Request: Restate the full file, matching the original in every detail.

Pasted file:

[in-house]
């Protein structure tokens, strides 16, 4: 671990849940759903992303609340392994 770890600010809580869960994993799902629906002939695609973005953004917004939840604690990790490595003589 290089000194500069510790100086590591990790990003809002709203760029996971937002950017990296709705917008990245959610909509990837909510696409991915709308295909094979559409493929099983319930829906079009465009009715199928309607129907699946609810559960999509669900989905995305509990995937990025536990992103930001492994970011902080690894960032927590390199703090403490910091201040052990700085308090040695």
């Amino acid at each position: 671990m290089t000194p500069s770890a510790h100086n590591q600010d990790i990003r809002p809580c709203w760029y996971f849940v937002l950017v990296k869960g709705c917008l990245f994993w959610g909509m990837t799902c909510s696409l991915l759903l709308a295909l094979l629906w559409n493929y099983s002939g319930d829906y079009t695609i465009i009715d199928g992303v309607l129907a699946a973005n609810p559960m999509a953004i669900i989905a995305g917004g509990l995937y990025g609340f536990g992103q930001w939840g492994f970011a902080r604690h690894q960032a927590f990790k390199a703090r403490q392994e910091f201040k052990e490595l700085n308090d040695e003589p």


[in-house]
């Protein structure tokens, strides 16, 4: 671990849940759903992303609340392994 770890600010809580869960994993799902629906002939695609973005953004917004939840604690990790490595003589 290089000194500069510790100086590591990790990003809002709203760029996971937002950017990296709705917008990245959610909509990837909510696409991915709308295909094979559409493929099983319930829906079009465009009715199928309607129907699946609810559960999509669900989905995305509990995937990025536990992103930001492994970011902080690894960032927590390199703090403490910091201040052990700085308090040695």
């Amino acid at each position: 671990m290089t000194p500069s770890a510790h100086n590591q600010d990790i990003r809002p809580c709203w760029y996971f849940v937002l950017v990296k869960g709705c917008l990245f994993w959610g909509m990837t799902c909510s696409l991915l759903l709308a295909l094979l629906w559409n493929y099983s002939g319930d829906y079009t695609i465009i009715d199928g992303v309607l129907a699946a973005n609810p559960m999509a953004i669900i989905a995305g917004g509990l995937y990025g609340f536990g992103q930001w939840g492994f970011a902080r604690h690894q960032a927590f990790k390199a703090r403490q392994e910091f201040k052990e490595l700085n308090d040695e003589p």